It is the middle of the night. He wakes up coughing and gasping for air. There is a thick, tenacious mucous covering the inner walls of his breathing tubes. His foul breath is stale and offends even himself. He must sit up and use all of the accessory chest muscles to try to loosen the obstruction to his breathing tubes. He feels his eyes bulging from the pressure of the cough. There is no relief. He thinks he is going to suffocate. With increasing weakness, he reaches for his inhaler, the magic substance that will open his bronchi. Finally, after another prolonged coughing spell, he feels a small amount of air enter the deeper portions of his lungs. He now tries the second inhaler, containing a corticosteroid, and takes four intermittent whiffs. Slowly the swelling of the inner mucosa recedes a slight bit, and more air enters the deeper lungs. He tries to get out of bed to expectorate and to take his regular medicine; but he is light-headed and short of breath and falls back upon the elevated pillow asking, "Why me?" Sleep is gone for the rest of the night.

This story is all too common and happens in more or less degree to everyone who smokes cigarettes. It is a natural and unavoidable reaction to the irritation that the tobacco smoke makes on the linings of the lungs and bronchi. After years of irritation and damage, scar tissue sets in which narrows the caliber of the air tubules. With coughing, the delicate membranes that separate the air sacs, alveoli, break down, forming larger sacs that will transmit less life-giving oxygen-a condition called emphysema. The constant irritation of these membranes produces a chronic bronchitis that adds to the breathing problems by forming copious amounts of thick, tenacious, yellowish, smelly mucus that tends to fill the smaller bronchi.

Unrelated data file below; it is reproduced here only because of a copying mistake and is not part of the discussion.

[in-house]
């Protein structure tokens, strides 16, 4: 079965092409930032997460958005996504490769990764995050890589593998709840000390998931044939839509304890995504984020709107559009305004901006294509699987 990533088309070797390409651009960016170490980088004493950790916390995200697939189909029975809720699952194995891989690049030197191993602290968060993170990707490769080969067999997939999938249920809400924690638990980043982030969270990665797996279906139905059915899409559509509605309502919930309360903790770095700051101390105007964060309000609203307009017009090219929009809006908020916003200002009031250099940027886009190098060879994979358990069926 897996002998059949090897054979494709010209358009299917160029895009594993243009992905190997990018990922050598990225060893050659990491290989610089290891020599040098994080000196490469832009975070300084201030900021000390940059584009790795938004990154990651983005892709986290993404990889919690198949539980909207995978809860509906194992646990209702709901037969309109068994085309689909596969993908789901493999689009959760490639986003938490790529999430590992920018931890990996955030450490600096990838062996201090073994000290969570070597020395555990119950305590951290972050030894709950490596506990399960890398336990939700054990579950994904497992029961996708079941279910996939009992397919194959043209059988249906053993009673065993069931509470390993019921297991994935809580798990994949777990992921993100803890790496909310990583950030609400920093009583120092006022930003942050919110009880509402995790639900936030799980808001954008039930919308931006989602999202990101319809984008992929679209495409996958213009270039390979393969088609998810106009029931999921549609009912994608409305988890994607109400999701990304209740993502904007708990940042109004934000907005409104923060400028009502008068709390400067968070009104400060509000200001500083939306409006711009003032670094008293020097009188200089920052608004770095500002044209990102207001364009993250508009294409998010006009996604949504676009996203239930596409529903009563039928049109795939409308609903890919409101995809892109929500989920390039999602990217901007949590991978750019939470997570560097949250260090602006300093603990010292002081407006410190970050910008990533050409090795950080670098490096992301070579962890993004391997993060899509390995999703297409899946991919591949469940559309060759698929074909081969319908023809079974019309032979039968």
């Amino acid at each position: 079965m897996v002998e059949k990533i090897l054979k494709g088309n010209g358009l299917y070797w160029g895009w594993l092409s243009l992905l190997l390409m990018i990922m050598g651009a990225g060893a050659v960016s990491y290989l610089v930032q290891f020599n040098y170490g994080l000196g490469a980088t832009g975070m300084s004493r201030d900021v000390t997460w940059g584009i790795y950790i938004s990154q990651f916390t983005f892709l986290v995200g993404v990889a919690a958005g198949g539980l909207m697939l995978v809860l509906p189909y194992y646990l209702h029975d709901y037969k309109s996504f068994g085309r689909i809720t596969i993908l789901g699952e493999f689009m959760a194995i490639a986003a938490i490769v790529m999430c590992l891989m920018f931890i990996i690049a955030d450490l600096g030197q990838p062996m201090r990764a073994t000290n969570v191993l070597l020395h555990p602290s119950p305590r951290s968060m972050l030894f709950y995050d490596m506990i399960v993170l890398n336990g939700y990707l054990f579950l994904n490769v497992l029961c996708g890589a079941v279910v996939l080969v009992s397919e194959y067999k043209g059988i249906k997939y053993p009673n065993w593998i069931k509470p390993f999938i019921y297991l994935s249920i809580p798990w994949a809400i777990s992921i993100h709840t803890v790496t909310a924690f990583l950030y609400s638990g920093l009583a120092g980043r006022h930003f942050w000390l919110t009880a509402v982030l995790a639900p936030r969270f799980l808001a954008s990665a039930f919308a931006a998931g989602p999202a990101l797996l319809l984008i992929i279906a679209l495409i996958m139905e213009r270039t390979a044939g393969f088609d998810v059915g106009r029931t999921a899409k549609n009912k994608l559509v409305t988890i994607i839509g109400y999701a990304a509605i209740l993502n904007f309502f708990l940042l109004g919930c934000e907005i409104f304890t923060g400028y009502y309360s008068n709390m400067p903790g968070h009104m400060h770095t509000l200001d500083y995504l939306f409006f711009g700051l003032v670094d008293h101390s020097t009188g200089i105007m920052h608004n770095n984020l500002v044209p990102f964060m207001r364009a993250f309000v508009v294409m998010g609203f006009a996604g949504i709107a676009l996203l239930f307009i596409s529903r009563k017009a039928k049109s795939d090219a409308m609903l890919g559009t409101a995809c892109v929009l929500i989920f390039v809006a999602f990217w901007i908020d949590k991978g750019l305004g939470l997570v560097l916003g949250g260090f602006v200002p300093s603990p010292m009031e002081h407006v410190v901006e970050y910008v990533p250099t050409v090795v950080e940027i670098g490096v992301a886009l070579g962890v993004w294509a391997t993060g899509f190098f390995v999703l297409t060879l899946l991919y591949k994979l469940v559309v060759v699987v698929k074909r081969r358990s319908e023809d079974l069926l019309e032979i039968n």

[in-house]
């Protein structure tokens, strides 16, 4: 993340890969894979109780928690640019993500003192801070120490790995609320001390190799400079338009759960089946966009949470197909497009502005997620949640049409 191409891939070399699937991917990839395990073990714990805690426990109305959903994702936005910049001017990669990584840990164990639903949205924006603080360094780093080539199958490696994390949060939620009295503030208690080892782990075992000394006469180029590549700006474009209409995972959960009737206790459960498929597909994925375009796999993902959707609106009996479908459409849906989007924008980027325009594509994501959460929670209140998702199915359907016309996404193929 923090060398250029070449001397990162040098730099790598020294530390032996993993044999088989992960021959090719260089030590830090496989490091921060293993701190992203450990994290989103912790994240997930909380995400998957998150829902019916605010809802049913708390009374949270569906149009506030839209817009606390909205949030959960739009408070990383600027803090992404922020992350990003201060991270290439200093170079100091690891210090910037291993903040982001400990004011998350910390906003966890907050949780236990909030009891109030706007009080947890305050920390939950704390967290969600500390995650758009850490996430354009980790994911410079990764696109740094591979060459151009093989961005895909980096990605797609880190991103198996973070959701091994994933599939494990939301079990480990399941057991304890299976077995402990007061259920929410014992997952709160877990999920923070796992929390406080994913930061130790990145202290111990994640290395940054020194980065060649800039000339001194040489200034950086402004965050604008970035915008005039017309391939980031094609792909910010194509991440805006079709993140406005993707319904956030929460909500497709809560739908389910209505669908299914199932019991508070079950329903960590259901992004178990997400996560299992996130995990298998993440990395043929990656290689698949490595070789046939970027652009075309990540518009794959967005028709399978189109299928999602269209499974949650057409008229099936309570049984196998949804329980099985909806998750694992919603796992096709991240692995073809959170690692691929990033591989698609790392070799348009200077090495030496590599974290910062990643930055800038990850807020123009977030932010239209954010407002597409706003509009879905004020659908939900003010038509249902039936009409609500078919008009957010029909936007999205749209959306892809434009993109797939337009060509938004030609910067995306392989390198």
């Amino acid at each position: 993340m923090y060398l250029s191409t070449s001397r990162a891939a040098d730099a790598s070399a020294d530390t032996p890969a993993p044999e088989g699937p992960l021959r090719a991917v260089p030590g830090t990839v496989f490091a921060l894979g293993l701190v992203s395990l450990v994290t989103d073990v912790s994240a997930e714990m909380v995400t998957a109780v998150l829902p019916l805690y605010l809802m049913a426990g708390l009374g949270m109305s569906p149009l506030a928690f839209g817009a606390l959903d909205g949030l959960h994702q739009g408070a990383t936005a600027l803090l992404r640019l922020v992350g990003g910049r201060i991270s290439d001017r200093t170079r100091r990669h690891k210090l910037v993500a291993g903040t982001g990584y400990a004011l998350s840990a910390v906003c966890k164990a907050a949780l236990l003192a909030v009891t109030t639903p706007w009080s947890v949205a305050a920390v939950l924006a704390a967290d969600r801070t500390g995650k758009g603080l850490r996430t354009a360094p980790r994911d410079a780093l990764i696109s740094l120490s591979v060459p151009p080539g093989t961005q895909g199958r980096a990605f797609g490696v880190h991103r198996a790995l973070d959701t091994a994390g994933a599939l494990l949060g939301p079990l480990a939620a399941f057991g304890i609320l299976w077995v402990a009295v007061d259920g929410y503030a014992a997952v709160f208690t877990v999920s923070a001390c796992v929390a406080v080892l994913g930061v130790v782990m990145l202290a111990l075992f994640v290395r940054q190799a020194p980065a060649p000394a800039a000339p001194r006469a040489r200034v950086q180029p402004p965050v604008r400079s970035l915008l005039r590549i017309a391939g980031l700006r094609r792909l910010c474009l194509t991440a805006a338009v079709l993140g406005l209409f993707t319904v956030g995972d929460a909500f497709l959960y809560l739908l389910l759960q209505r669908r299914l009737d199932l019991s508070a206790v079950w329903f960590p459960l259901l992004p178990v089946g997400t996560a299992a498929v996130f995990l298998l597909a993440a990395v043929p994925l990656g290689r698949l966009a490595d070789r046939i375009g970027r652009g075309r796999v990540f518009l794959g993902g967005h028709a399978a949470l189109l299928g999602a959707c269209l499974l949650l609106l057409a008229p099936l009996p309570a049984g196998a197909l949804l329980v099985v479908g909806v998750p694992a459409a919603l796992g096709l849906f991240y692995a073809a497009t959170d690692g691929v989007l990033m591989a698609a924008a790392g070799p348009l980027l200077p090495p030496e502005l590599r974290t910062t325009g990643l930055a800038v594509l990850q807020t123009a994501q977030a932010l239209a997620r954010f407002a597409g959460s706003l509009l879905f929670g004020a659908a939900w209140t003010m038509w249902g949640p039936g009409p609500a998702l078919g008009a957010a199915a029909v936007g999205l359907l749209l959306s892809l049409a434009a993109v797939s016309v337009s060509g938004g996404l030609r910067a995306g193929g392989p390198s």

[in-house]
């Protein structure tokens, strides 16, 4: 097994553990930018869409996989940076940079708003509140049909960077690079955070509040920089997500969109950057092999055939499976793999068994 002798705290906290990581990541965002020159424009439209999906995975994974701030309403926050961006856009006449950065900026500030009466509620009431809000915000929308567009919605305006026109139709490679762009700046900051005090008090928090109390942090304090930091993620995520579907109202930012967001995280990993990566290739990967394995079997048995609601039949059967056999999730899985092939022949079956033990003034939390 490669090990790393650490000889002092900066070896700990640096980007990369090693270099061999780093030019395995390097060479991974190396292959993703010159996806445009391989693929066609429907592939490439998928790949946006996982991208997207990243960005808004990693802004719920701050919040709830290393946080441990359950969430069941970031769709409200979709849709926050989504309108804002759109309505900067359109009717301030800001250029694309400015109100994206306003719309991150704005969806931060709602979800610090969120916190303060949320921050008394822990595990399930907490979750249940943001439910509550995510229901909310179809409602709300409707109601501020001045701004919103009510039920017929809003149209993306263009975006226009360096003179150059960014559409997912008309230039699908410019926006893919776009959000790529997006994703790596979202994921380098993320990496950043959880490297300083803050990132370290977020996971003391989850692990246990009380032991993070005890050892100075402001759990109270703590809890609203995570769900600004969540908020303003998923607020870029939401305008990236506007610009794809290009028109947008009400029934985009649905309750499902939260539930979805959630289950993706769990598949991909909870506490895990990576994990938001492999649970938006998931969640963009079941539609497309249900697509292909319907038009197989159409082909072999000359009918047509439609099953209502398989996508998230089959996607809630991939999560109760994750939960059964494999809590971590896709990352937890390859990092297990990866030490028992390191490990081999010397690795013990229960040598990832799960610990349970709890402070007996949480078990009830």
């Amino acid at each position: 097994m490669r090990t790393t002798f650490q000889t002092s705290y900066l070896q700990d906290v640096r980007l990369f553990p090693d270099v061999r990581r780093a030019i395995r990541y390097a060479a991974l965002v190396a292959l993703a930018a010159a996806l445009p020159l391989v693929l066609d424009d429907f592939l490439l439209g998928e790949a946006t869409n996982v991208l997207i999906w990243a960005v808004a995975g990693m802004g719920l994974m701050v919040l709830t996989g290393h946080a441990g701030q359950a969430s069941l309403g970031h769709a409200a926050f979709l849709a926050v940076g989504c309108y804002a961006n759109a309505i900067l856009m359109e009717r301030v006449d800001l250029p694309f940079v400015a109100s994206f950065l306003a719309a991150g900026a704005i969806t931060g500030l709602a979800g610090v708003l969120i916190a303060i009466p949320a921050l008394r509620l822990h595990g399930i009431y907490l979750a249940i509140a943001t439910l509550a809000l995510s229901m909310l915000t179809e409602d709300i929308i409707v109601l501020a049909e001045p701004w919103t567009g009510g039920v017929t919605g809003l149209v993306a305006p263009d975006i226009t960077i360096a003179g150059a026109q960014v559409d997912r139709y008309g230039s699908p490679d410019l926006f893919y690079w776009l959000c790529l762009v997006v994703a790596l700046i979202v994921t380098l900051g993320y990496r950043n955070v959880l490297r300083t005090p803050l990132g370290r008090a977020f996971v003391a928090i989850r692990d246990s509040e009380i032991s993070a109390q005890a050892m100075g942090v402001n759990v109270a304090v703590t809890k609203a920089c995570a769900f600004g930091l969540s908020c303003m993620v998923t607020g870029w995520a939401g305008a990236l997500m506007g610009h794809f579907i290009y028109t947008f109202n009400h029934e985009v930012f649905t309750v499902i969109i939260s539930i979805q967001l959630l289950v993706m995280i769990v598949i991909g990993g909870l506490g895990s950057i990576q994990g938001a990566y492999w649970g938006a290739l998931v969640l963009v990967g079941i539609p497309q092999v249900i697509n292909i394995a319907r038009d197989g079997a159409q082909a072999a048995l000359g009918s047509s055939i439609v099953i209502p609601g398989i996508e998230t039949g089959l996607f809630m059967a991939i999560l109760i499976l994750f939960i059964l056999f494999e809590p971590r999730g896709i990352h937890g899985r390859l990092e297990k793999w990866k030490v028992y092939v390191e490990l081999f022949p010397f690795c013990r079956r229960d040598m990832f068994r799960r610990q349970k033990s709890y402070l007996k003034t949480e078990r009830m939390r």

Is there no hope for this man that has succumbed to the temptations of tobacco? If he stopped soon enough, before much damage had occurred, there could be some repair and little morbidity. However, if one waits too long, and it is a matter that varies with each individual, the changes are irreversible and medications can do very little to help. An adequate antioxidant diet and a change in climate may be helpful to a minor degree.

The condition may become cancerous. In spite of what the tobacco industry says, smoking tobacco does have a causative effect with cancer of the lung as well as emphysema, bronchitis, asthma and susceptibility to pneumonia. The industry says there is no proof of this, but they are merely protecting their income. There is, and has been for many decades, a known causative relationship between smoking and these dreadful diseases. Death because of cancer of the lung is one of the most prolonged, painful and difficult ways of dying that we see clinically.

Each of us who has smoked has always felt, "It cannot happen to me. I will quit before it gets me." That kind of thinking is delusional. It does happen to everyone eventually. The nicotine, and probably other factors as well, in tobacco is addictive. Accept no information to the contrary. It is very difficult to stop this dirty habit because of its addictive nature.

Smoking is a no-win situation, especially for the young. Also, we now know that second-hand smoke is almost as dangerous as the primary, especially to infants and children. The easiest way to quite smoking is to never try it nor start! The only smart smoker is the non-smoker.

Part II will appear January, 1995

Dr. Devananda Tandavan, MD, is a member of the American Medical Association, the International College of Surgeons, the Society of Nuclear Medicine, the American Federation of Astrologers, the International Center of Homeopathy- and more.